An increasing number of items that appear in the News Feed show a user’s friends engaging with other content—liking, commenting or sharing a post from another friend or Page. If you can get a conversation started with a post by asking a question, it’s more likely that your Page will be pulled into other users’ feeds. Make sure the questions are pertinent to your organization, though. “If you’re a small restaurant, [fans] would rather see what your specials are that night than for you to ask how their day is going,” McCormick says.
Cross-Promote With Other Pages
Get mentioned in a post by another brand, and your Page could show up in the News Feeds of users who don’t already like your organization. Facebook added this feature in February, but stressed that such cross-promotions have to make logical sense in order to earn extra reach. Ensuring that the two Pages have a large pool of overlapping fans can help. Pepsi, for instance, could mention its subsidiaries like Frito-Lay and Gatorade in a post, or a city tourism page could work to cross-promote that town’s popular restaurants.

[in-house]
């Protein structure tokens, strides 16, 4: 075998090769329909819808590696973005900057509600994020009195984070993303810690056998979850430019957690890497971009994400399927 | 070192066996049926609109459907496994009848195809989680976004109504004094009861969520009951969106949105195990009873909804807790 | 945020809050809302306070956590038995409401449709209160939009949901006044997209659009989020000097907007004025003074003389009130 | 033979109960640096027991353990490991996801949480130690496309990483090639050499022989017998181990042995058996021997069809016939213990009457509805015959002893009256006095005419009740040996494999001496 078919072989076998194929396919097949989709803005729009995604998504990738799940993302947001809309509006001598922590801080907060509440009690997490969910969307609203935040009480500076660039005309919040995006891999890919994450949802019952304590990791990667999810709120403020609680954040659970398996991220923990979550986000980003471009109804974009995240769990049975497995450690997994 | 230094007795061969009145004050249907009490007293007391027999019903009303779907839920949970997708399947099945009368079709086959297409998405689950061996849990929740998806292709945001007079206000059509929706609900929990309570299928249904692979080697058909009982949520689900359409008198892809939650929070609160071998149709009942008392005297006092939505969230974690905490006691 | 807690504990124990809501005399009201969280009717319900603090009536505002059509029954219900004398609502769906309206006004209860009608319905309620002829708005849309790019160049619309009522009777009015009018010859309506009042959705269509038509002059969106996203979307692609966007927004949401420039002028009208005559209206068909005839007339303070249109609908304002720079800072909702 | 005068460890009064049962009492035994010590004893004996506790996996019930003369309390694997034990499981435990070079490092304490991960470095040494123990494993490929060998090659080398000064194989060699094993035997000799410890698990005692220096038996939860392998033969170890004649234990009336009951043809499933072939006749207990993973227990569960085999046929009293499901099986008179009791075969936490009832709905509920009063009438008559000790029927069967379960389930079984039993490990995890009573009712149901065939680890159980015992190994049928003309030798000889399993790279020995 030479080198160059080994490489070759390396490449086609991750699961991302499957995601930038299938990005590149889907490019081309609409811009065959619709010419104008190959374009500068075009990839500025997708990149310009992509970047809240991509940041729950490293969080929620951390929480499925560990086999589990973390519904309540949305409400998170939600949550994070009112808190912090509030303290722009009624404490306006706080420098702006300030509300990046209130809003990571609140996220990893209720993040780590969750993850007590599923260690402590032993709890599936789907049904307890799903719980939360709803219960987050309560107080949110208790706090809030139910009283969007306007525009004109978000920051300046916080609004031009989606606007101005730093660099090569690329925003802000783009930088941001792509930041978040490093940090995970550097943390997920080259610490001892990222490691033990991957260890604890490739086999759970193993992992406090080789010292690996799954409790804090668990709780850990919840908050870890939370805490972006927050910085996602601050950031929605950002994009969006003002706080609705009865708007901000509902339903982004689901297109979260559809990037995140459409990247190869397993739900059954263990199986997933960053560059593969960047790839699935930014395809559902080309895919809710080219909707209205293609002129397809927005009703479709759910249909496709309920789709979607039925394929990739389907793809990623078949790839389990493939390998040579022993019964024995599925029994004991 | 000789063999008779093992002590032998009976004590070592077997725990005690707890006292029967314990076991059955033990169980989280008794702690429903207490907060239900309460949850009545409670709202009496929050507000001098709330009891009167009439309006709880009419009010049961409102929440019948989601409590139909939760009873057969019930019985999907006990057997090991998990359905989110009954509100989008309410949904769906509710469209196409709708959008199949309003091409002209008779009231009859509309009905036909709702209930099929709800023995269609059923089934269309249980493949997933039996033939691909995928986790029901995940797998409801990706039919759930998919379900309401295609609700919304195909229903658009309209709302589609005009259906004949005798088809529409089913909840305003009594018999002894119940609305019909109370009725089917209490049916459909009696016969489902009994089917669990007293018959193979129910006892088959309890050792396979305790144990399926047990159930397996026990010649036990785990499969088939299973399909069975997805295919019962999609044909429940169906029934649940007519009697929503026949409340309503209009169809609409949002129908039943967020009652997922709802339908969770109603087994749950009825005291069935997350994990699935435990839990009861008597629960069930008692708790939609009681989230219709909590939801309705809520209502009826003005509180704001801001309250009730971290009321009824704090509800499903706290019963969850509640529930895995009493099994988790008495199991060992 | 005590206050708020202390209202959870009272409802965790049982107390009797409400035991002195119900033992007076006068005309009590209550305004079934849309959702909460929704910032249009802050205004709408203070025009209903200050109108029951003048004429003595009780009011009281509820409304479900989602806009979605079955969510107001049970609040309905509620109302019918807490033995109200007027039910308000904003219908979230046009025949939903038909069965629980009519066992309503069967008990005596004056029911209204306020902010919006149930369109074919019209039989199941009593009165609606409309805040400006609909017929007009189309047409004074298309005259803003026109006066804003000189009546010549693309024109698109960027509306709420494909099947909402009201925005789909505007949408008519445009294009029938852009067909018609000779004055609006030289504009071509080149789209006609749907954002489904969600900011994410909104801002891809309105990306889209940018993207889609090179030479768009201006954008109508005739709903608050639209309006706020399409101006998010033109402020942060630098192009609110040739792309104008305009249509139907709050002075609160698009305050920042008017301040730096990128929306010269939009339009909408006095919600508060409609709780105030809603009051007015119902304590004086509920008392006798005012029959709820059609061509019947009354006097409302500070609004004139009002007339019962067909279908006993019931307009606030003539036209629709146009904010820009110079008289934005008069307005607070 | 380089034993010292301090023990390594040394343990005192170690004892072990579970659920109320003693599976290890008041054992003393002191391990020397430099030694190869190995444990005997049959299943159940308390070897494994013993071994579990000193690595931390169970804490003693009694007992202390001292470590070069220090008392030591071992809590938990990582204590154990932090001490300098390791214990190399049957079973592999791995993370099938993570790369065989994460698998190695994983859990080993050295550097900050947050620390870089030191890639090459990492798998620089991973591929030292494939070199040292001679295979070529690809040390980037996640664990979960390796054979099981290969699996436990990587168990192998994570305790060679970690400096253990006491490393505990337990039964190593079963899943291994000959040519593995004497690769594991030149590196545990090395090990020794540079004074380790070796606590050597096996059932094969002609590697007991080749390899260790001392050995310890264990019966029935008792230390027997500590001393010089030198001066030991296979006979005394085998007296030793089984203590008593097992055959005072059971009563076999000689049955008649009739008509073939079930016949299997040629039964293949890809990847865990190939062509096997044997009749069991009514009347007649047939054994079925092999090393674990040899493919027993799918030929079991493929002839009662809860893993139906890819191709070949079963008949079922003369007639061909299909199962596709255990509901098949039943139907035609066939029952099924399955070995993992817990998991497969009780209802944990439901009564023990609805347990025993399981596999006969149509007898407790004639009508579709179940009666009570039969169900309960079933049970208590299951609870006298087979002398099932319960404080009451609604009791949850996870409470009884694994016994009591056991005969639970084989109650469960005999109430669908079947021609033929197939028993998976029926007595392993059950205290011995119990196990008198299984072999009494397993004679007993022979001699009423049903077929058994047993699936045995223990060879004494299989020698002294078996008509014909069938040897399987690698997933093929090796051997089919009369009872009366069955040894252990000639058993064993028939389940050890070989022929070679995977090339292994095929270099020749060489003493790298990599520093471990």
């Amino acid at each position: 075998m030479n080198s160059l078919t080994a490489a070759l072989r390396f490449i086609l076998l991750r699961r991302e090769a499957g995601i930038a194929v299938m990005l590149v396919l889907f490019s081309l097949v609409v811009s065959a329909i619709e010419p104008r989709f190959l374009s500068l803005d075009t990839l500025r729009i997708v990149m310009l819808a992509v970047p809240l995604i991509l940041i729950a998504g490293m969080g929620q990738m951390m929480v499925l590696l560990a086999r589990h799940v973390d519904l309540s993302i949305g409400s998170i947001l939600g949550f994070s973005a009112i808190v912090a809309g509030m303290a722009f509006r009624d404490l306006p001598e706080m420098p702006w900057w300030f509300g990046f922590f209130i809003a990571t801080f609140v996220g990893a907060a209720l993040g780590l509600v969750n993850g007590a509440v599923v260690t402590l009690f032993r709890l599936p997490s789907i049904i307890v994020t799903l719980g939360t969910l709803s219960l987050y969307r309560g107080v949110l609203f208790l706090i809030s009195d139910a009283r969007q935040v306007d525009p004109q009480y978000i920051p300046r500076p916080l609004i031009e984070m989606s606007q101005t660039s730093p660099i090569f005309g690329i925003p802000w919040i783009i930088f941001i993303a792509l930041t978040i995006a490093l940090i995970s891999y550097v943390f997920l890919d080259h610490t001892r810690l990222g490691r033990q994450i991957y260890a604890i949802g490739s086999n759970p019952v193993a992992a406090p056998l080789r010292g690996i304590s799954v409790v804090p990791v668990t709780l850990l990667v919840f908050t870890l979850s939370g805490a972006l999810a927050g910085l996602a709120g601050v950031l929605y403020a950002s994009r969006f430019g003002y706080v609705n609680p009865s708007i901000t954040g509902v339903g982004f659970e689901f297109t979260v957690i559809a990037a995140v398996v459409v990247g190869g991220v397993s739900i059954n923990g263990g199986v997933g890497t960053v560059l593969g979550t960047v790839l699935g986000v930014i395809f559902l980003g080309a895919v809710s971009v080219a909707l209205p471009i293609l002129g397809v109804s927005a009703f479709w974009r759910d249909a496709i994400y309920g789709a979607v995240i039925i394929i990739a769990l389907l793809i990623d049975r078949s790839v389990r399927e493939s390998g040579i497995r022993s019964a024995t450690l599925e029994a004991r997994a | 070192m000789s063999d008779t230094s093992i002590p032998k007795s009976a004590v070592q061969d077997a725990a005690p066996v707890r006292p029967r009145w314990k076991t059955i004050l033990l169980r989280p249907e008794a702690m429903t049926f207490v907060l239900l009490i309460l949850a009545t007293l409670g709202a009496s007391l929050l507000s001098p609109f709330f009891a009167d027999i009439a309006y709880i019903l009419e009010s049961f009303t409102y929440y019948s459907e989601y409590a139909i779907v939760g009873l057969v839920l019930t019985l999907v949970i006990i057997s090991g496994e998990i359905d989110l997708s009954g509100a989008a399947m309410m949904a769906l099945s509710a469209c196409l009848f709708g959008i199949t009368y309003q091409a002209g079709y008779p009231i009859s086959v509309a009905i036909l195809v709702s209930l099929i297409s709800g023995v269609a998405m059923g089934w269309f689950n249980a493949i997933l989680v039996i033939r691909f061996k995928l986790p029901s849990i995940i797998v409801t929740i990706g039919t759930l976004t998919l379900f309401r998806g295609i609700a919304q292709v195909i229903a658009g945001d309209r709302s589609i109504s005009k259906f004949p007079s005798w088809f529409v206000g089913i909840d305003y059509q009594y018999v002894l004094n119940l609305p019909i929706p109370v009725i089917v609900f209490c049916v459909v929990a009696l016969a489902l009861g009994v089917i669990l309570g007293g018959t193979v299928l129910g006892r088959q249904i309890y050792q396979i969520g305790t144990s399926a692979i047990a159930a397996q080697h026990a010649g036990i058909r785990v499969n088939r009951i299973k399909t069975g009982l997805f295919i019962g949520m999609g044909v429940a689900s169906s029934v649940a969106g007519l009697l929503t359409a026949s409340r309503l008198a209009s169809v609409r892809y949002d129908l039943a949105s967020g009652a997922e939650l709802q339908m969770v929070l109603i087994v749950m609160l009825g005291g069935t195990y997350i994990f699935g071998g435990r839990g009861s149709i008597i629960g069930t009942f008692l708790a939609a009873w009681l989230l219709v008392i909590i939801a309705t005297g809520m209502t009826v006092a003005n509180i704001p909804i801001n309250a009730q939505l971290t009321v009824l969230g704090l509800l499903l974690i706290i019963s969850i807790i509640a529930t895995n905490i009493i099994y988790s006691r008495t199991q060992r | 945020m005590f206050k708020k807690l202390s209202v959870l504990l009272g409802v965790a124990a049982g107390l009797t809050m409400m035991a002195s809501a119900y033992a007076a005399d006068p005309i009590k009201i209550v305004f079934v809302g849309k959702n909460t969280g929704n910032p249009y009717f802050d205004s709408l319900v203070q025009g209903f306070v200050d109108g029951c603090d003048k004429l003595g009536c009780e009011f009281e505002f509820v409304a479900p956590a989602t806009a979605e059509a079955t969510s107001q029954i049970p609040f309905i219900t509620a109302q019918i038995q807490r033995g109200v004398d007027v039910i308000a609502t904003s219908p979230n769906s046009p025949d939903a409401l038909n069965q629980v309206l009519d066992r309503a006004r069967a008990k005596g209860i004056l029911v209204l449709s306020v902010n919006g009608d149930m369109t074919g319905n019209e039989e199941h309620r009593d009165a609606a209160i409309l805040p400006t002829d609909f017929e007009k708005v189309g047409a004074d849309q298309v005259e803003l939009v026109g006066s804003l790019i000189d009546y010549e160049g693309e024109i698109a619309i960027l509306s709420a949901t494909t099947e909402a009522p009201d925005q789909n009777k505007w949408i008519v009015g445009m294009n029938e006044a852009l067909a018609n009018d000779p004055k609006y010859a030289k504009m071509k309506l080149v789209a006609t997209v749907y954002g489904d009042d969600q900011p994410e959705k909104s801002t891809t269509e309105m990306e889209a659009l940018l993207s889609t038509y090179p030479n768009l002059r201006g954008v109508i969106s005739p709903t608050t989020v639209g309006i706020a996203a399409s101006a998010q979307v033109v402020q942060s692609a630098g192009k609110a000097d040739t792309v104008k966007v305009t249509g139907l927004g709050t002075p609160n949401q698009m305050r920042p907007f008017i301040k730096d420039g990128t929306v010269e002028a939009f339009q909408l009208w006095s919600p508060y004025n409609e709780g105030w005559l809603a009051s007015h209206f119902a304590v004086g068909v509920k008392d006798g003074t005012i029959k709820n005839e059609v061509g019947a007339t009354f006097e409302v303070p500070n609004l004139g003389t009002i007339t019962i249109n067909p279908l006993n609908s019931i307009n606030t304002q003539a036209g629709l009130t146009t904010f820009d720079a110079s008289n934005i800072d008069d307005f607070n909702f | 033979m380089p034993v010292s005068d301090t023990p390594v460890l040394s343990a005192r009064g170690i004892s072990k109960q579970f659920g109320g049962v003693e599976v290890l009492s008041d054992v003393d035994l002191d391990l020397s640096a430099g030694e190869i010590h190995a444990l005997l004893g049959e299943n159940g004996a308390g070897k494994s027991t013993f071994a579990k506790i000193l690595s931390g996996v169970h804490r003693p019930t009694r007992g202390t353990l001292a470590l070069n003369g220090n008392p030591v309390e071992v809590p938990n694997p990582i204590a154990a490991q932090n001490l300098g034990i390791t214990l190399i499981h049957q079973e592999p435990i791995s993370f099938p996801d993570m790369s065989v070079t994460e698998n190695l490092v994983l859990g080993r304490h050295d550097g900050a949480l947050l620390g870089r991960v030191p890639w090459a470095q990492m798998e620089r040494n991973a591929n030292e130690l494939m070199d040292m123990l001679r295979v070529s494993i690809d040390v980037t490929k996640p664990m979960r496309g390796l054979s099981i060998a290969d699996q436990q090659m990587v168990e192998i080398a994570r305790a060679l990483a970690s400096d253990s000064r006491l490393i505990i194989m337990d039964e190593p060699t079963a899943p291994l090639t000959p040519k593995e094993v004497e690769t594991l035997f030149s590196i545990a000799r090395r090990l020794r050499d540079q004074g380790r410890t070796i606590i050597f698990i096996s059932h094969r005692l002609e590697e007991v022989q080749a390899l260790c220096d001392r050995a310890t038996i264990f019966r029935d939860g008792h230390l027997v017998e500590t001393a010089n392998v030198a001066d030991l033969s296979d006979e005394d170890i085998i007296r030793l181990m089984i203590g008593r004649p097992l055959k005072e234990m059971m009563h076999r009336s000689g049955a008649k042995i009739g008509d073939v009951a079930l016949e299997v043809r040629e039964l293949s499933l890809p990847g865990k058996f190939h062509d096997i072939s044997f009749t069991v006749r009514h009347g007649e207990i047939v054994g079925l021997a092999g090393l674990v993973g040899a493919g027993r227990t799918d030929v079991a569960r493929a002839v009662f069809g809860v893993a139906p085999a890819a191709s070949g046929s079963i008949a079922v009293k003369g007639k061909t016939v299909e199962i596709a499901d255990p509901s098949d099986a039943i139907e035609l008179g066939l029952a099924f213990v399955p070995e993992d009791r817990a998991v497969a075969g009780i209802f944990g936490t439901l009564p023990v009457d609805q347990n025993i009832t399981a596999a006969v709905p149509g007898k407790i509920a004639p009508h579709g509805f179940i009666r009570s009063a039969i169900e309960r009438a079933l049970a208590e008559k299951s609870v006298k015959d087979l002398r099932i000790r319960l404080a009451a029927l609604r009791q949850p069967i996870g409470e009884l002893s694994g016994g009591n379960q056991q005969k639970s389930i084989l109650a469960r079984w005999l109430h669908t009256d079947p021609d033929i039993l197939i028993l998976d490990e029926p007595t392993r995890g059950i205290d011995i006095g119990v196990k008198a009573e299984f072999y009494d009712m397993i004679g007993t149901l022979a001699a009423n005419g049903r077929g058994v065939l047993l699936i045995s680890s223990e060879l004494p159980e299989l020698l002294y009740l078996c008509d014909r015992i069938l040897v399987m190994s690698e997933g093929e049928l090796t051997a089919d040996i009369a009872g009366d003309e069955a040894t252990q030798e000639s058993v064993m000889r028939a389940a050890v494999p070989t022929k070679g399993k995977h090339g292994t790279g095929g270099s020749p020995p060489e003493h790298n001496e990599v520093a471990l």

Buy an Ad
Facebook, of course, says this is the most straightforward solution. The company has simplified its ad unit offerings in the last year in effort to attract more customers. “If you’re a business, advertising is probably the best bet for you because what you really care about is guaranteed reach,” McCormick says. “It’s not a great marketing strategy throw something out there and hope somebody sees it.” He points out that Page fans still matter for paid posts because Facebook offers discounts on ads that can be delivered with a social context (basically showing a user that one of their friends also likes the brand featured in an ad). More Page fans means more opportunities to provide this context and buy cheaper ads.